ELGAR; WALTON Cello Concertos
One of Steven Isserlis’s earliest triumphs in the recording studio was a wonderfully intuitive account of the Elgar Concerto with Richard Hickox and the LSO (7/89). If this joyously articulate and raptly communicative performance is anything to go by, it’s clear that the intervening decades have only served to heighten and refine his responses to this achingly personal music. With his immaculate technical address and ravishingly songful, mellow tone, Isserlis strikes precisely the right balance between classical strength and private introspection, his contribution as full of radiant spontaneity and tumbling fantasy as one could wish.
He is also blessed in having such a scrupulously attentive partner as Paavo Järvi, who procures playing of the very highest quality from the Philharmonia. Tempi throughout are uniformly well judged. The first movement ideally combines suppleness and purpose, leading into a quicksilver scherzo that eschews any suggestion of hectic flashiness. To the glorious slow movement Isserlis and Järvi bring an unexaggerated depth of feeling, tenderness of expression and simple flow that put me in mind of André Navarra’s 1957 alliance with Barbirolli and the Hallé (a huge personal favourite). The finale, too, is splendid. In the first half, with its beamingly playful echoes of Elgar’s 1913 masterpiece Falstaff, what captivating swagger Isserlis locates in those rolling arpeggios from fig 55 or 3'58" (which really do leap off the page here) – and just listen to the relish with which both soloist and the Philharmonia’s cello section tuck into their irresistible unison line that follows soon afterwards at fig 59 (4'58").
Thereafter, the tingles materialise early (always a good sign) as the shadows begin to lengthen: those devastatingly imploring pages that follow the Poco più lento marking at fig 66 (6'38") really do move to the marrow every time, while that final wistful reminiscence of the Adagio certainly distils the requisite lump-in-the-throat poignancy. All in all, Isserlis’s is the most trenchant and tasteful account of the Elgar to have come my way since Paul Watkins’s with Andrew Davis and the BBC Philharmonic (Chandos, 7/12), and I feel confident its unstinting appeal will not dwindle with the passing of the years.
The Walton concerto likewise finds these sympathetic artists at the top of their game. Composed in 1956 for Gregor Piatigorsky, it’s a rather more indulgent affair than its counterparts for viola and violin. Not only does it require careful handling if its seductive charms and myriad intricacies are to be fully appreciated, the extended, improvisatory finale can be exceedingly tricky to hold together. In recent months, I’ve been able to wax lyrical about classy renderings from the likes of Paul Watkins (Chandos, 5/15), Li-Wei Qin (who opts for the revised coda that Walton fashioned specially for Piatigorsky in 1975) and Christian Poltéra (ABC Classics and BIS, 1/15). Is this newcomer possibly the finest yet? I’m inclined to think so. After a sultry and intoxicatingly poised opening movement, the central scherzo fairly crackles with wit and ear-pricking detail (how good it is, for instance, to have those harmonic overtones register so subtly in the soloist’s brief col legno passage just before the end).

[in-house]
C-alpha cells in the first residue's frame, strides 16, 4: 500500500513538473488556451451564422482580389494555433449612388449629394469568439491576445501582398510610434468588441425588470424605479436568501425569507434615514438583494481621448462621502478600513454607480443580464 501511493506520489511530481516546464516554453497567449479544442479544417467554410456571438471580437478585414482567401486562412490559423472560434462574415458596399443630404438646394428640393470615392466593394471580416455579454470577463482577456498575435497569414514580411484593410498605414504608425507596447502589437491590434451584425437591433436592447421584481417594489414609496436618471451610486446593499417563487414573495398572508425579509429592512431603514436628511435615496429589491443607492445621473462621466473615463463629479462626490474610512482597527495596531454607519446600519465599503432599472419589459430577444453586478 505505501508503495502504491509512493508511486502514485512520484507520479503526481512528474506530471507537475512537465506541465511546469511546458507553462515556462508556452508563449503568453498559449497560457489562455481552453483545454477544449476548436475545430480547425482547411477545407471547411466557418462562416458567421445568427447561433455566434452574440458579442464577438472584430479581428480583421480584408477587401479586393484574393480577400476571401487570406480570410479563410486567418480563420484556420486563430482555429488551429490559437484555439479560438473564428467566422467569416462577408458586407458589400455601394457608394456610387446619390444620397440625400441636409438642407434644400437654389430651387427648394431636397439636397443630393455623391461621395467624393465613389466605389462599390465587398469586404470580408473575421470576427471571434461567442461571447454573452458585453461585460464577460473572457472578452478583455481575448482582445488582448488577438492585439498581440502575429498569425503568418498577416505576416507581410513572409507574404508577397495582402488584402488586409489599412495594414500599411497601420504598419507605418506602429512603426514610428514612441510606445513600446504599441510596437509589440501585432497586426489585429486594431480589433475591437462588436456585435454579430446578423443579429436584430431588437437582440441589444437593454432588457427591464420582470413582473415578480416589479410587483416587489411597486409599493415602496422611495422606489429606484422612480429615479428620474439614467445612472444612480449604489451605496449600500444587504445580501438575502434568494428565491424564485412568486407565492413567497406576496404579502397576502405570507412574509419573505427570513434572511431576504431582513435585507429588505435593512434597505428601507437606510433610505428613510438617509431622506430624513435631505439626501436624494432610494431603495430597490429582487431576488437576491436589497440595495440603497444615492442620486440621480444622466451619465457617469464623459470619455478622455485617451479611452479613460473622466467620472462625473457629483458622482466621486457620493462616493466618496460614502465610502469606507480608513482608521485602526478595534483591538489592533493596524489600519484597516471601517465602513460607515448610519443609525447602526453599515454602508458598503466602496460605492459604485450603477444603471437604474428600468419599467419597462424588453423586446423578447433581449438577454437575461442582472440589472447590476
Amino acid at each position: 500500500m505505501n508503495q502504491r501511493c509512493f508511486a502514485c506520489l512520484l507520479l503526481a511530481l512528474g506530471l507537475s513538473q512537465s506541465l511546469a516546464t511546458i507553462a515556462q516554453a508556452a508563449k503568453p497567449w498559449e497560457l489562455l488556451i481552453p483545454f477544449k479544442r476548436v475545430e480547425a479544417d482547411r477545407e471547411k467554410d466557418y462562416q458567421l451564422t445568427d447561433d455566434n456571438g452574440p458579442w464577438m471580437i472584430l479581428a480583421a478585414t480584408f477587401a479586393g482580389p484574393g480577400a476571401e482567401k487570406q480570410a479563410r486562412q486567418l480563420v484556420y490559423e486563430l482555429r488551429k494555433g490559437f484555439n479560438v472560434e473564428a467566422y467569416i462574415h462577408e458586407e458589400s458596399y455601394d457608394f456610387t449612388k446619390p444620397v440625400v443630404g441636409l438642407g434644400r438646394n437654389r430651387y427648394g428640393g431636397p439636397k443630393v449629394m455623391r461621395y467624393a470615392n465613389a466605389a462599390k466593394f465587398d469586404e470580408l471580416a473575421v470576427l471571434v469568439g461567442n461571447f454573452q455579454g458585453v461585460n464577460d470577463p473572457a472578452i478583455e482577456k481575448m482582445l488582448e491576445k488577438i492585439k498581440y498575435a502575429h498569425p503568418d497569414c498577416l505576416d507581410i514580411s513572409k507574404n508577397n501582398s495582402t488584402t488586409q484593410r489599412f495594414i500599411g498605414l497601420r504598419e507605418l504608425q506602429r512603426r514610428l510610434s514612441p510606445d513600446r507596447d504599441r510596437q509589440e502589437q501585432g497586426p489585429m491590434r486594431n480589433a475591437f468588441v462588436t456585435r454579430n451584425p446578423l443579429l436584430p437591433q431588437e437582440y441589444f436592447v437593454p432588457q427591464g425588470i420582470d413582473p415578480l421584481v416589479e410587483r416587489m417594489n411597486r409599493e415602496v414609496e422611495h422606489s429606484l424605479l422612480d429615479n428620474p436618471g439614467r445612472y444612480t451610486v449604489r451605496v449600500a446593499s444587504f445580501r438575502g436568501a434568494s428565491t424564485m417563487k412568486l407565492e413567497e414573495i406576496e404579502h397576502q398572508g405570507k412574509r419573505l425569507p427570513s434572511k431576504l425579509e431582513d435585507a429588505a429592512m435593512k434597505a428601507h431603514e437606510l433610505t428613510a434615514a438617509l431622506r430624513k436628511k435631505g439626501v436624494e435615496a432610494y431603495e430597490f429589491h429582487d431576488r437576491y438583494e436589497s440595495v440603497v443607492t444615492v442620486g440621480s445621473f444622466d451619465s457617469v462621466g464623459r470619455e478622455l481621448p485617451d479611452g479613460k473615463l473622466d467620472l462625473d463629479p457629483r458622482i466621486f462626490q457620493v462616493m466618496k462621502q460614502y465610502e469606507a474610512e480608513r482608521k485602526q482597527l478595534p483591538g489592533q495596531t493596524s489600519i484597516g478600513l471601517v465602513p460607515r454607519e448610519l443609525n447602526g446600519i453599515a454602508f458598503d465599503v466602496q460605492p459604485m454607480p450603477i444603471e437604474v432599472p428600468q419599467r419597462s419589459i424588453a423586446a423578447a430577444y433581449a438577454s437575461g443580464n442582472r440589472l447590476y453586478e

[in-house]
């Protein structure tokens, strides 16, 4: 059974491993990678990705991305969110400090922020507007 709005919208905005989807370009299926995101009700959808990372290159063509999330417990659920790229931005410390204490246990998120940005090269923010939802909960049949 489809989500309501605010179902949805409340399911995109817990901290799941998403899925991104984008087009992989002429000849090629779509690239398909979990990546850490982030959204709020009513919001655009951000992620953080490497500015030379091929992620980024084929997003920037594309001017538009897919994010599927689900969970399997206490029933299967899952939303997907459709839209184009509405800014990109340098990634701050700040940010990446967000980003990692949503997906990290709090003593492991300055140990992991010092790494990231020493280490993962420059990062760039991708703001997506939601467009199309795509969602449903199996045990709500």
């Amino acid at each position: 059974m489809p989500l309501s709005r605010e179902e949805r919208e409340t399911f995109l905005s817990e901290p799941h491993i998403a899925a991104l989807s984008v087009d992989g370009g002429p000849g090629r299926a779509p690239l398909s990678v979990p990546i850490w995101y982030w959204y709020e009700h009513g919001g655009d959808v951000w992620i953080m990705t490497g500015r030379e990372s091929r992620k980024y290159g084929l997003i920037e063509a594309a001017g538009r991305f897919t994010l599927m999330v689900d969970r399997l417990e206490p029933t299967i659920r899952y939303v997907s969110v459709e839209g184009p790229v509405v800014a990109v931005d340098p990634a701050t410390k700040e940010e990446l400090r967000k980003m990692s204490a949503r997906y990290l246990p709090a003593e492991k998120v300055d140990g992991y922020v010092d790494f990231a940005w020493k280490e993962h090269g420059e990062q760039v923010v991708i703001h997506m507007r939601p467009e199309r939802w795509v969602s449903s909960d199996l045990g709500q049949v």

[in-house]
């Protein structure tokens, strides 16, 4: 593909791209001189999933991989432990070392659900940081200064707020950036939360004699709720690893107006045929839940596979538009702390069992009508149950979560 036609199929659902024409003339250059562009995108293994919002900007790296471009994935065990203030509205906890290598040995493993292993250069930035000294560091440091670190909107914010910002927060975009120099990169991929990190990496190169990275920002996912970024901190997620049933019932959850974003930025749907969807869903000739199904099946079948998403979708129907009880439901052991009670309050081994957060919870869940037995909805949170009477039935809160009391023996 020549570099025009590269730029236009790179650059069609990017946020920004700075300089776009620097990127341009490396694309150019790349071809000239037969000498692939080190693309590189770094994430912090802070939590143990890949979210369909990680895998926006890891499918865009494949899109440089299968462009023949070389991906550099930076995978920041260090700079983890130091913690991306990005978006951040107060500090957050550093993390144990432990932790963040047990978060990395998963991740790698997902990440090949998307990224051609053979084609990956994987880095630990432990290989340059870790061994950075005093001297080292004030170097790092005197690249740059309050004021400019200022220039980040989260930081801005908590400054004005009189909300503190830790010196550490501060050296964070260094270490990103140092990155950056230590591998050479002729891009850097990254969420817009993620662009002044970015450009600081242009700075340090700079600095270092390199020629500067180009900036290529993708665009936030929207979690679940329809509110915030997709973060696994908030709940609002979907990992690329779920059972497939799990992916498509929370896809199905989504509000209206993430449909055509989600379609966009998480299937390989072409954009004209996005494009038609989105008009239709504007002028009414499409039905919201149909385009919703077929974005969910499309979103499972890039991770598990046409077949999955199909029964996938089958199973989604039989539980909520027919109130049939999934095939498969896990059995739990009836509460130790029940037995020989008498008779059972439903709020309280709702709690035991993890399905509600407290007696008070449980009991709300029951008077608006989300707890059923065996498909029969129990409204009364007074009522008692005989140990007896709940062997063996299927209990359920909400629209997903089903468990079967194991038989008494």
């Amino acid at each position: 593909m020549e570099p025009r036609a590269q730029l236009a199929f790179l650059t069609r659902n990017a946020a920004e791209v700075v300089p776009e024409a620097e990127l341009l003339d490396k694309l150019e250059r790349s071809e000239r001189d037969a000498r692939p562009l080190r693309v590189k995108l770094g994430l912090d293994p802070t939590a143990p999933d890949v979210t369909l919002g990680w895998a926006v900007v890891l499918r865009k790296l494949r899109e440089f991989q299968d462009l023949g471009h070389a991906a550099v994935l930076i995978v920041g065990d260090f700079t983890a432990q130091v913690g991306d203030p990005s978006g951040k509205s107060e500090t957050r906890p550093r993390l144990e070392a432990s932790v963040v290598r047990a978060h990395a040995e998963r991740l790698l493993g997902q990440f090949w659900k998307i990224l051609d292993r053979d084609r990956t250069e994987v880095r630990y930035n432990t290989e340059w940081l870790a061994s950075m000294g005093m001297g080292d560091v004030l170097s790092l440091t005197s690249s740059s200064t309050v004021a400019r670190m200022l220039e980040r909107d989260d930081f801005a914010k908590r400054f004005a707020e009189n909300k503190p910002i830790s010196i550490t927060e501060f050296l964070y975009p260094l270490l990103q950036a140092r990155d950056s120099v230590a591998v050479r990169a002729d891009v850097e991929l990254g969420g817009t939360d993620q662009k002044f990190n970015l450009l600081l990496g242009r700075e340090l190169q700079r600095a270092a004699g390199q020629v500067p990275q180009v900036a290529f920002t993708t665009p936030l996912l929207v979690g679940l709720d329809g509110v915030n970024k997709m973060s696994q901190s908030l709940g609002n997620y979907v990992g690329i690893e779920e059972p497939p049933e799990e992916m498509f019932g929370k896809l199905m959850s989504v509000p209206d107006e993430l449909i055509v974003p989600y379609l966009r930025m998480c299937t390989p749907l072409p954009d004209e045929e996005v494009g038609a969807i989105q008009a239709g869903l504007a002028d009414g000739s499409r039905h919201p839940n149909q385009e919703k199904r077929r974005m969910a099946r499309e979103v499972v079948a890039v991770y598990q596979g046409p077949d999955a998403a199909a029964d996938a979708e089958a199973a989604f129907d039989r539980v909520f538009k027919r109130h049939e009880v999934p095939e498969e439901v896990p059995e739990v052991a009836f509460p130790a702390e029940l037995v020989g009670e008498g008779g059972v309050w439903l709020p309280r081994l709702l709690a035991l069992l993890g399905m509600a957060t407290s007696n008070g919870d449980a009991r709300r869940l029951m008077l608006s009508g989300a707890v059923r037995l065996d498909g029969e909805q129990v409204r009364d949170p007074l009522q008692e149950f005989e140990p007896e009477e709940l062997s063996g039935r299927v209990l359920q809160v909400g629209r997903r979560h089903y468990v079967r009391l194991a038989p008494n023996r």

As for the ambitious finale, I don’t think I’ve ever heard it essayed with a greater combination of stylish teamwork, sinewy thrust and inevitability (both cadenzas, by the way, are riveting). Just occasionally, I found myself craving a fraction greater ambient glow than the acoustic of Southwark’s Henry Wood Hall can muster, though the actual balance is beyond reproach in its wholly realistic perspective.
Two rarities boost the playing time to over 73 minutes. Gustav Holst’s alluring Invocation dates from 1911, when he was preoccupied with his settings of sacred texts from the Hindu Rig Veda. Isserlis himself nicely encapsulates the essence of this music when he writes in the booklet how it ‘has a shimmering, mystical quality that is curiously evocative – exotic, and yet somehow, perhaps because of its calmly modal language, unmistakably English’. Needless to say, it’s exquisitely given here – as is Imogen Holst’s The Fall of the Leaf, a solo study of no little resourcefulness and impeccable craft, completed in 1963 and based on Michael Peerson’s eponymous keyboard piece from the Fitzwilliam Virginal Book.
Make no mistake, every aspect of this enterprise reflects enormous credit on all involved, not least Hyperion’s art department, whose choice of the evocative Study of Westminster Bridge (1878) by Giuseppe Di Nittis (1846-84) to adorn the cover was surely an inspired one. An unmissable release.